From a longer-term perspective, the pharma sector has largely outperformed the S&P 500. From the low point in the 2009 financial crisis, the iShares U.S. Pharmaceuticals ETF (IHE) has gained 291% while the S&P 500 has gained 233%.
Today, we’ll analyze sector trends, risks, and the fundamentals of potential pharmaceutical investments to see if the recent pullback is an investment opportunity.
- The pharmaceutical industry is facing regulatory headwinds amidst positive global trends.
- Fundamentals show that all the positives are already priced in leaving more downside room than upside potential.
As I’ve already mentioned, the pharma sector has outperformed in the last 10 years but has underperformed in the last year and a half.
One of the main reasons behind the pharmaceutical underperformance in the last two years comes from the negativity surrounding the sector over the constant rise in drug prices. Fear of higher regulatory scrutiny and involvement broke the wonderful growth story and pushed pharmaceutical stocks 25% below their 2015 peak.
The increased scrutiny has severely affected companies whose strategy was to buy old drugs rights and significantly increase prices. A good example is Valeant Pharmaceuticals International (NYSE: VRX) which has seen its stock price decline 95% since 2015.
Increased scrutiny and more regulation is something that the industry won’t be able to avoid. But leaving ethical and political issues aside, the trends in the industry are still very positive. In the developed world, the population is aging, while in the developing world, the population is, well, developing. Both cases will increase demand for pharmaceuticals. Chronic/lifestyle diseases are also growing while spending on drugs is consistently increasing and the growth isn’t really even affected by recessions.
Increased spending in the U.S. and in the developing world is expected to bring the pharmaceutical market to $1.4 trillion in 2019 which translates into a yearly growth rate of around 7%.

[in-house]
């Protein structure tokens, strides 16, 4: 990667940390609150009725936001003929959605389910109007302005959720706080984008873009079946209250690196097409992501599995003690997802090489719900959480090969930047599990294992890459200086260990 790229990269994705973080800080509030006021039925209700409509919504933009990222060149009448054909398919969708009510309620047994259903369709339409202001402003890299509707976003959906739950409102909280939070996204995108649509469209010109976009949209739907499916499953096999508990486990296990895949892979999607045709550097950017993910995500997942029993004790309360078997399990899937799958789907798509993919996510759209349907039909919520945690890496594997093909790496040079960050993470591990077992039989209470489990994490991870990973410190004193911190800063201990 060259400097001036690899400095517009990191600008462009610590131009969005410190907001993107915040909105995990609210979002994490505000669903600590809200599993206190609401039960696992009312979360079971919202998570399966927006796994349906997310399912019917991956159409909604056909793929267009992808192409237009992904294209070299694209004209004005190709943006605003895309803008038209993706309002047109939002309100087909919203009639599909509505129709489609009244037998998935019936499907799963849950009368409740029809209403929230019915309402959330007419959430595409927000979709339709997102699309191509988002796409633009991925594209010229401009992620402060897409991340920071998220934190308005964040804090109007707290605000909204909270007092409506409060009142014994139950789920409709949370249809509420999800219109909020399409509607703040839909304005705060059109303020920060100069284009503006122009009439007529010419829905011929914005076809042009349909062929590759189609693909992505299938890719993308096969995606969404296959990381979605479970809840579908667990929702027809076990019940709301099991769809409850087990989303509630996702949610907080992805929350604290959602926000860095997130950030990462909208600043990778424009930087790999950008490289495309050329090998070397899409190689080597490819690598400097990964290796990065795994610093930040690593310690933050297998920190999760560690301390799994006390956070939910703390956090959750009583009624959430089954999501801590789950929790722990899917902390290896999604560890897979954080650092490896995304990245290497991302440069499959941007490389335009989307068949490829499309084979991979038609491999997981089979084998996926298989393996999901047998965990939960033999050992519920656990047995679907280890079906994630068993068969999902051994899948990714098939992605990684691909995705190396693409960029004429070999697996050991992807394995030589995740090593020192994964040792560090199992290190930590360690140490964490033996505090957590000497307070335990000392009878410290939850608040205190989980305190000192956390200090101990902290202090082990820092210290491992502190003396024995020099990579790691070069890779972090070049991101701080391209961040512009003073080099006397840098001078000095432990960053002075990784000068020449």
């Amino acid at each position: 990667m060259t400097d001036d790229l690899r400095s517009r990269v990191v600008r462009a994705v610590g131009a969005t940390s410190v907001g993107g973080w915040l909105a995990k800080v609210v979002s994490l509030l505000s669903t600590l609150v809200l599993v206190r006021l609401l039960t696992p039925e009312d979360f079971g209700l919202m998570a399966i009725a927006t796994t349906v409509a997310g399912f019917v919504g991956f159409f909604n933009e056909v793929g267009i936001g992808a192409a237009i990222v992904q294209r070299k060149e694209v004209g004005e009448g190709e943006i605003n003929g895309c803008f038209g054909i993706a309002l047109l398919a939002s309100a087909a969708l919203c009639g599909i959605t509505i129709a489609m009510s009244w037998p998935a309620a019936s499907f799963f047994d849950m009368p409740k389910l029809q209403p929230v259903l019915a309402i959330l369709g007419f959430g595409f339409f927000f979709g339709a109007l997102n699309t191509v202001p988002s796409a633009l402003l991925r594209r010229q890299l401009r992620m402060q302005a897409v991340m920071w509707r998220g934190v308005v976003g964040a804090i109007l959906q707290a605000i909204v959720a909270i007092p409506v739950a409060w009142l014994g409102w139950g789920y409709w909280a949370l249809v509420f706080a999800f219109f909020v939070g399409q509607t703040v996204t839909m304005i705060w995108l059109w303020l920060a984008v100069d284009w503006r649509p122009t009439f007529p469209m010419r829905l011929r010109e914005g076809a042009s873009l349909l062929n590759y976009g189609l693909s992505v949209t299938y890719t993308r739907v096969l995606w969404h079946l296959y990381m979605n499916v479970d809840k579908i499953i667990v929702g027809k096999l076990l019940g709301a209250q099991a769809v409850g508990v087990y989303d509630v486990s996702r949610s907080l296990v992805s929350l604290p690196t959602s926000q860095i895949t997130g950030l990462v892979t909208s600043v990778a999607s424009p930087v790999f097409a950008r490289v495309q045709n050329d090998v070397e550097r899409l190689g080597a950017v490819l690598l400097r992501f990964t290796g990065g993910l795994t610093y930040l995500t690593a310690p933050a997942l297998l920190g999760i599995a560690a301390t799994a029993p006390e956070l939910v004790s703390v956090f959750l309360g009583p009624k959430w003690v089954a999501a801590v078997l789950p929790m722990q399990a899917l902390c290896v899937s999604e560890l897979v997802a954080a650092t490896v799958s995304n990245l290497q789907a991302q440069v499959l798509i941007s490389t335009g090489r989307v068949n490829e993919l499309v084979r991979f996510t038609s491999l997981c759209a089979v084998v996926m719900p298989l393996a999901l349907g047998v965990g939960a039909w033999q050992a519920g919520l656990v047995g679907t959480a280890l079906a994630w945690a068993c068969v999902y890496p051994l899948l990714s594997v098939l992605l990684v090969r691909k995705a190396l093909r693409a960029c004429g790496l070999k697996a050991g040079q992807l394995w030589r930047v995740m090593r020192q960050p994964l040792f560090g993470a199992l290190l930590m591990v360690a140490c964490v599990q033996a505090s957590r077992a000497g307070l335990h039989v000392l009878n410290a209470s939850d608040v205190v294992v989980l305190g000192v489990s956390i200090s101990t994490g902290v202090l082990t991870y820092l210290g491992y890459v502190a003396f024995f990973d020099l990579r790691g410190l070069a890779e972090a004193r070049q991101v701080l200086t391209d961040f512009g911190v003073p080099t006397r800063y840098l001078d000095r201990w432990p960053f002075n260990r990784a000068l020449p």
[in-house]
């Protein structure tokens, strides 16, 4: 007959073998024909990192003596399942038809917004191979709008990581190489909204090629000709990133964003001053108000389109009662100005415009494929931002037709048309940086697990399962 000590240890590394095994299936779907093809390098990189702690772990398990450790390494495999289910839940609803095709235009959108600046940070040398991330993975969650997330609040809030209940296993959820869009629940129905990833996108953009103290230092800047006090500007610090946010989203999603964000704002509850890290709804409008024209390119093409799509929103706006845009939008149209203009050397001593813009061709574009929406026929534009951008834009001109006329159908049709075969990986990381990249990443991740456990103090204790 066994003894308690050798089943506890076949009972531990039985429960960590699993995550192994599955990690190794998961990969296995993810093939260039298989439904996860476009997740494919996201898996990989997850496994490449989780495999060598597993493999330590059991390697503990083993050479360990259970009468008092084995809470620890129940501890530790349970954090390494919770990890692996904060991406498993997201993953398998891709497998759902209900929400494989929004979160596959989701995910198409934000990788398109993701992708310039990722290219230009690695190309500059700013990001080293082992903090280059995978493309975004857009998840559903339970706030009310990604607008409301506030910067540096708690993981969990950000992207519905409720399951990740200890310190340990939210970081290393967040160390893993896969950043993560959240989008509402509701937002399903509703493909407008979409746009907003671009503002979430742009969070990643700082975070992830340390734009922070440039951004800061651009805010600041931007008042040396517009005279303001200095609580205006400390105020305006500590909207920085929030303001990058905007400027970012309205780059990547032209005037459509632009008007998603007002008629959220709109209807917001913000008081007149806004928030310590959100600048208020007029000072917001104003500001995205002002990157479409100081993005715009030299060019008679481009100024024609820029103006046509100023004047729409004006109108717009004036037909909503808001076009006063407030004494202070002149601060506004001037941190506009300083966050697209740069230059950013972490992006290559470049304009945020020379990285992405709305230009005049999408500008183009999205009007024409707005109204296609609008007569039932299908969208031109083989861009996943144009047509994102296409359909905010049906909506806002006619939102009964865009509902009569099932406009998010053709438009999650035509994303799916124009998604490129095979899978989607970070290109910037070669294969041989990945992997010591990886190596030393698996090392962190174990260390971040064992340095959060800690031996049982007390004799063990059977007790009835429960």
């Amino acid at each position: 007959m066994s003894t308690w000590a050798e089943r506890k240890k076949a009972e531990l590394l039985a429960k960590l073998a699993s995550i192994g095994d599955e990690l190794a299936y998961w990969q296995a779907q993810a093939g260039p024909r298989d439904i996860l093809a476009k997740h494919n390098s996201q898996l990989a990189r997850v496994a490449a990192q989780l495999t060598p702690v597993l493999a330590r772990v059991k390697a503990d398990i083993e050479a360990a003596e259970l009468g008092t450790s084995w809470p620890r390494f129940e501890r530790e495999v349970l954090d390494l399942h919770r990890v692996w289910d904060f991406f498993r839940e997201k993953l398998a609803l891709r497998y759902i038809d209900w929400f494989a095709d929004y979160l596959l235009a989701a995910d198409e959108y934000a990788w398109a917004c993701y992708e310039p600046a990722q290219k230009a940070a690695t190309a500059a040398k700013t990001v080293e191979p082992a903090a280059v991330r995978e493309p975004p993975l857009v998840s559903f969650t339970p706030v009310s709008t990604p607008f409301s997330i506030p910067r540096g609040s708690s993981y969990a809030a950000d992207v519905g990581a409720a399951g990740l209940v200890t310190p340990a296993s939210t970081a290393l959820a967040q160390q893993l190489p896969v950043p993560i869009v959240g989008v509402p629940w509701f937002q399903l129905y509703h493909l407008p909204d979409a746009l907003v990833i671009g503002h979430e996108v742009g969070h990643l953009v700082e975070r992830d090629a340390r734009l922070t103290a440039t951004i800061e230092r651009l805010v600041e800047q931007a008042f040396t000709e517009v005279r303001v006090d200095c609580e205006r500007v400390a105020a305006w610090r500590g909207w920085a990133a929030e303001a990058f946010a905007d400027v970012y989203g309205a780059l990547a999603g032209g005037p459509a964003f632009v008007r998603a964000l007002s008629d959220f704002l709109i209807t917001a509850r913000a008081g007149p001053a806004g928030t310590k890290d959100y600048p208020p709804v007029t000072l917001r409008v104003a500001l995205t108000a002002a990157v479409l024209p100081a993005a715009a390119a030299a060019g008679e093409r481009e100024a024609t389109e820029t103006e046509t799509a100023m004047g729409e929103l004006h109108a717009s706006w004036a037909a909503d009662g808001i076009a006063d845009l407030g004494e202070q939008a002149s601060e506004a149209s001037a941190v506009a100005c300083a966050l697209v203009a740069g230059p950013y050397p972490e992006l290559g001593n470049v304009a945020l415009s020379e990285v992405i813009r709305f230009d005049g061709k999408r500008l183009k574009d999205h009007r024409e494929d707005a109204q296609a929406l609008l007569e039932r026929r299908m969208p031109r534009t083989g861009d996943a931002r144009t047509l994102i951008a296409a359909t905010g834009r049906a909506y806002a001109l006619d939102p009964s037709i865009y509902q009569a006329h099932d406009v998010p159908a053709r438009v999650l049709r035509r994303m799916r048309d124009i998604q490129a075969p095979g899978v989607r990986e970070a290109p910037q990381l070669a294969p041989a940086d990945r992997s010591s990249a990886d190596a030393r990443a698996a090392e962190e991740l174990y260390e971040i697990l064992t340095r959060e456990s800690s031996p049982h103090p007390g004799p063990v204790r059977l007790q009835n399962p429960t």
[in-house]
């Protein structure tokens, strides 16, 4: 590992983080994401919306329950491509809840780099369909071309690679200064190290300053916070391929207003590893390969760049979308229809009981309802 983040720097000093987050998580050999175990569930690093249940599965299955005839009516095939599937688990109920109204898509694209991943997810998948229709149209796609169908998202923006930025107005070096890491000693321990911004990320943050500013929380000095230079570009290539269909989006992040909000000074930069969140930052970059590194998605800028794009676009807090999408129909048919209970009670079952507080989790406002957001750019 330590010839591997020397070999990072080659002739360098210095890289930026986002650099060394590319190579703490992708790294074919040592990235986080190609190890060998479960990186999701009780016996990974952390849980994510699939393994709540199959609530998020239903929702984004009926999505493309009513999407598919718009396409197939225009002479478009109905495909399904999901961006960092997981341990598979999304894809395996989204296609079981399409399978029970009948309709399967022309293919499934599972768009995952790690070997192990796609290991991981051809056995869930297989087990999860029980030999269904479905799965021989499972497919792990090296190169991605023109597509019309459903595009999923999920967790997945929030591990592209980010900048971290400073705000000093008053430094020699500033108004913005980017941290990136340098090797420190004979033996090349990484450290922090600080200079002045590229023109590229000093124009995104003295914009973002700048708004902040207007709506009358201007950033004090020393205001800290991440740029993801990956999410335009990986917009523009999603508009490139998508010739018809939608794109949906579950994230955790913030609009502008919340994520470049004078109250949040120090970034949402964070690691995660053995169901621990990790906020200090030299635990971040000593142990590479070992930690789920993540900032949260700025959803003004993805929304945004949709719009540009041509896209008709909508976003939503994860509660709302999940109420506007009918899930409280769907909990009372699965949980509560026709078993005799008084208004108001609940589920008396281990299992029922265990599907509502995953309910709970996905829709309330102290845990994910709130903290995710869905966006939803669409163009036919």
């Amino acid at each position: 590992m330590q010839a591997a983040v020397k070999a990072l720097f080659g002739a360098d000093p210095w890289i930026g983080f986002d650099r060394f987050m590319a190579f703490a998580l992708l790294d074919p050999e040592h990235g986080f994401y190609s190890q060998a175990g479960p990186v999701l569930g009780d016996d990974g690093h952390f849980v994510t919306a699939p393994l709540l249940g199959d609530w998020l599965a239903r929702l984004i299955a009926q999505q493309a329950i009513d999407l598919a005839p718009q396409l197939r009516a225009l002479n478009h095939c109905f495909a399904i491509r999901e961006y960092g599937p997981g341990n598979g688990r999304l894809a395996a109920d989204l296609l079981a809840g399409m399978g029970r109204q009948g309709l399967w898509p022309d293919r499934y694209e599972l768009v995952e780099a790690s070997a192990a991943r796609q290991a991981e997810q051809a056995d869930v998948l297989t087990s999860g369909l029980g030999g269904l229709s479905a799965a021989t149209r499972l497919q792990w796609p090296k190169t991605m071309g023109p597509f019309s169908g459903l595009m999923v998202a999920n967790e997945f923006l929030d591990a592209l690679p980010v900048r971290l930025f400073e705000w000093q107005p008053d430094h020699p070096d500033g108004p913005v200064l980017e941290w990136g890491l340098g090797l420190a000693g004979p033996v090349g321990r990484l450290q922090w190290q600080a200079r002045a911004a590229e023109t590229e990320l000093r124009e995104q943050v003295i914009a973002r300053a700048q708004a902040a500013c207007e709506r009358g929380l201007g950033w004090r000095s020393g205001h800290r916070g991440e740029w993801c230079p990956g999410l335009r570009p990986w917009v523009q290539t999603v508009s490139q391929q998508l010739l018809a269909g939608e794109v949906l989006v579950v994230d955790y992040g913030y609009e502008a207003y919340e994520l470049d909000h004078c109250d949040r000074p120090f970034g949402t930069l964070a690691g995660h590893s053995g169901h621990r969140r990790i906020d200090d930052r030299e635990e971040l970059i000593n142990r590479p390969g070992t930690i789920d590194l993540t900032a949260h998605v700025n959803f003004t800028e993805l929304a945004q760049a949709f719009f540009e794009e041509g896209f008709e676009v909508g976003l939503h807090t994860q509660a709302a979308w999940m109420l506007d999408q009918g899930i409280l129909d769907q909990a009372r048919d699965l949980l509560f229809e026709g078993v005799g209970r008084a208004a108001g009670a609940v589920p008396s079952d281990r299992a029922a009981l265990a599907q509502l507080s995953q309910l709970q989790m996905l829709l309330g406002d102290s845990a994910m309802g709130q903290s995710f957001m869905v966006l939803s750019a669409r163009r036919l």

The expected growth may be a little lower if more price regulation hits the market, or higher if corporations manage to lobby their way into higher profits.
Nevertheless, it’s of extreme importance for investors to look at fundamentals as from a business perspective we know that people are using drugs and will continue to use them. What’s also very important is that sales won’t be severely affected if a recession comes along, making the sector a great defensive play.
A look at fundamentals will tell us if it’s a good time to contemplate investing in pharmaceuticals or if we should wait for better opportunities and invest elsewhere in the meantime.
I always prefer to look at the fundamentals of the 10 corporations with the largest weight in the sector. This gives me a pretty good picture of the whole sector and isn’t biased by the usually faulty ETF aggregate fundamental metrics.
Unfortunately, the fundamentals aren’t great. Cyclically adjusted price earnings ratios are higher than current PE ratios indicating that companies are squeezing the current boom cycle, dividends are relatively low and close to 100% of earnings, while debt to asset ratios and price to book values don’t indicate a healthy margin of safety.
We can conclude that the positive demographic and global development trends affecting the industry are already priced in while the risk of higher regulatory pressures is minimal according to the market. The general pharmaceutical sector is therefore to be avoided as increased regulatory scrutiny will possibly put pressure on earnings. Even if this doesn’t happen, PE ratios around 30 don’t make the 7% yearly expected growth rate a great deal.